How Confident Should We Be in the Polls?
Two prominent media pollsters are hedging their bets.
Washington Post polling director Scott Clement and his colleague Emily Guskin explain “How polling works and how it’s changed since 2016.” OTB readers are likely up to speed on the basics of survey methodology, sampling error, and the like but the nuance is constantly evolving.
First off, while any competent polling firm can pretty accurately portray public opinion, predicting behavior is much harder. So, while we have a great idea about how Americans feel about Donald Trump’s performance as President, it’s harder to know who will actually show up to vote. Second, because of the odd way in which we elect Presidents in particular, the problem is compounded by having to predict how people in a handful of key states will behave.
A 2017 report by the American Association for Public Opinion Research (AAPOR) found that while national polls had an average error of about two points in presidential elections since 2000 and were fairly accurate in 2016, the error in state polls was double that, at four points. The level of state polling error ranged from 3.2 points in 2004 to 5.1 points in 2016.
It is almost impossible to predict the direction in which polls will miss in a given year. In 2012, some supporters of Republican nominee Mitt Romney criticized surveys during the campaign for overrepresenting Democrats. But final state polls actually underestimated Barack Obama’s vote margin by 2.3 percentage points on average, according to the AAPOR.
The 2012 errors were largely forgotten because most polls showed Obama leading, just by a smaller margin. Yet the 2016 election demonstrated how systematic errors in a variety of states can lead to a surprising outcome. National polls missed by just a single percentage point on average, yet state surveys underestimated Trump’s vote margin by three points in Michigan and Pennsylvania, as well as seven points in Wisconsin.
Even though my late first wife was an executive with Public Opinion Strategies, the leading Republican polling firm in the country (they’re also half of the team that does the NBC/WSJ Poll and the CNBC All-America Economic Survey), I don’t fully understand why polling at the state level is harder. Part of it, though, is simply that it’s essentially as expensive to conduct a state poll as it is a national one and there are therefore many fewer state-level polls available to the public. Additionally, since the Presidential election hinges on a handful of “swing” states, it’s quite possible that those particular contests are intrinsically harder to predict. (Meanwhile, I can confidently predict which party will take Alabama in 2024 without conducting a single poll or having any idea who the party nominees will be.)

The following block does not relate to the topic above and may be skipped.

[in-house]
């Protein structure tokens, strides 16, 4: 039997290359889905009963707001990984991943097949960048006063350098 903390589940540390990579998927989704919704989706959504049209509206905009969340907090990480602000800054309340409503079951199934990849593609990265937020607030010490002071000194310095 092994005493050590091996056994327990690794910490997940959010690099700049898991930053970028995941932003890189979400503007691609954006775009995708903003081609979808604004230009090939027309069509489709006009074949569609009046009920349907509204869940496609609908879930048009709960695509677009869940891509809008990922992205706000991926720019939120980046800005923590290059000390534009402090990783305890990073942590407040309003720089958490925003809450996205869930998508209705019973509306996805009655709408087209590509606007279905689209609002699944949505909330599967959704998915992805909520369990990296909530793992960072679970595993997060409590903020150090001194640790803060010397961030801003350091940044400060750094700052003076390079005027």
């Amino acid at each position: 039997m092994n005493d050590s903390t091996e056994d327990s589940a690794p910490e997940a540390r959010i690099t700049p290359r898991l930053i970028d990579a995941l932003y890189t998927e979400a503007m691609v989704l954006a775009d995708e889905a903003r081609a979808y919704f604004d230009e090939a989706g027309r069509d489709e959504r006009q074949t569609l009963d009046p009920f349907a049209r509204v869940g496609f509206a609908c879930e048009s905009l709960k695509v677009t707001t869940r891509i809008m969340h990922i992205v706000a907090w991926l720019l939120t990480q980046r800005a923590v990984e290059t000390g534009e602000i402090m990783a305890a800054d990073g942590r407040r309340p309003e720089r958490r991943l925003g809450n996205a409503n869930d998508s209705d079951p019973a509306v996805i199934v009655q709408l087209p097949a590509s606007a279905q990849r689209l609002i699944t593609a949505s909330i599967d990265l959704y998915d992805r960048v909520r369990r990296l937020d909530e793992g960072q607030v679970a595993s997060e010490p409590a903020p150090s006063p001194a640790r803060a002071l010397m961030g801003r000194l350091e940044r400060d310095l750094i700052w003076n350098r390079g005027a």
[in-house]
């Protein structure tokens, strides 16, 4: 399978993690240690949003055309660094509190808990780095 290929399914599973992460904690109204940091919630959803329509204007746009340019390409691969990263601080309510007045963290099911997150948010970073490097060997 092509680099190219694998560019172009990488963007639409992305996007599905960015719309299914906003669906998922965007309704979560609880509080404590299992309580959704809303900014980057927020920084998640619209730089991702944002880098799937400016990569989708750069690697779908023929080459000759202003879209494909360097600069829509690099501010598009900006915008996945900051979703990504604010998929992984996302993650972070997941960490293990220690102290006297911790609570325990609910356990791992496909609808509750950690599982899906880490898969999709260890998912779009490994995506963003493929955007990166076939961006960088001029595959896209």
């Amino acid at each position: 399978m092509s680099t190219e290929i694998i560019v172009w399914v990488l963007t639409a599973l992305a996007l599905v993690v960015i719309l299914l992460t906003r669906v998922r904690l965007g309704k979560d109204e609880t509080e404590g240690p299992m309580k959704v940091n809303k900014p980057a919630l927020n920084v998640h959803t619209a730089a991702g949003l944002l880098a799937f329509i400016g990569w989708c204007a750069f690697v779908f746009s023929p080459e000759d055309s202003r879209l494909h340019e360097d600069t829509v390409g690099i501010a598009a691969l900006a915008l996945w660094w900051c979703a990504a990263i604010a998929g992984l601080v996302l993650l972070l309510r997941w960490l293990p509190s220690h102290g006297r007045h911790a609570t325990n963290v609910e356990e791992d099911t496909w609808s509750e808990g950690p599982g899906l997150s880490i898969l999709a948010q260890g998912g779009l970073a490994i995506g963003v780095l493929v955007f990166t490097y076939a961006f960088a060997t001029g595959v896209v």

Pollsters have made two significant changes this year aimed at improving accuracy over 2016.
One is simply conducting more polls, a costly decision but one that may contribute to greater precision overall. From the start of September to last week, RealClearPolitics tracked 105 polls in Pennsylvania, Michigan, Wisconsin and Arizona, nearly double the 54 polls over the same period in 2016 in these states. The number of nonpartisan polls conducted with live telephone interviews — a more expensive but historically more accurate method — grew from 24 in 2016 to 36 in 2020.
In addition, more polls also appear to be weighting samples by educational attainment, something that wasn’t done in 2016 and that the AAPOR’s post-election report found contributed to polls underestimating Trump’s support.
Polls are routinely weighted to match estimates of population demographics including race, age and other factors that are correlated with voting. In 2016, there was an especially strong correlation between education and support for Trump and Clinton in key states, with Trump winning by wide margins among White voters with some college or less. Current polls show that correlation remains strong in this year’s election between Trump and Biden. College graduates have long been more likely to participate in surveys, and states that did not weight samples to correct for that — by weighting down the share of responses from people with degrees to their accurate share of the population — were at greater risk of underestimating Trump’s support.
But, of course, that’s dangerous. Any weighting takes what is a purely mathematical exercise and adds human judgment. That’s required; indeed, the difference in a “good” poll and a “bad” one is the likely voter screen. If those with college degrees and those without vote at the same levels, then it obviously makes sense to correct one’s sample to reflect that fact. But my guess is that college-educated folks are more likely to turn out. If so, making an adjustment based on what may well be a one-off in the previous election could well skew the polls. (Although, in this case, it would likely understate Biden’s margin if 2020 turns out to be a reversion to the norm.)
They close with the standard disclaimers:
Polls in 2016 were more accurate than many people think, and in the long run, there’s reason to have confidence in them. Still, there are enough wild cards this year — the coronavirus pandemic, extraordinary political interest, an election like none before and adoption of new voting methods — that could affect the accuracy of pre-election polls.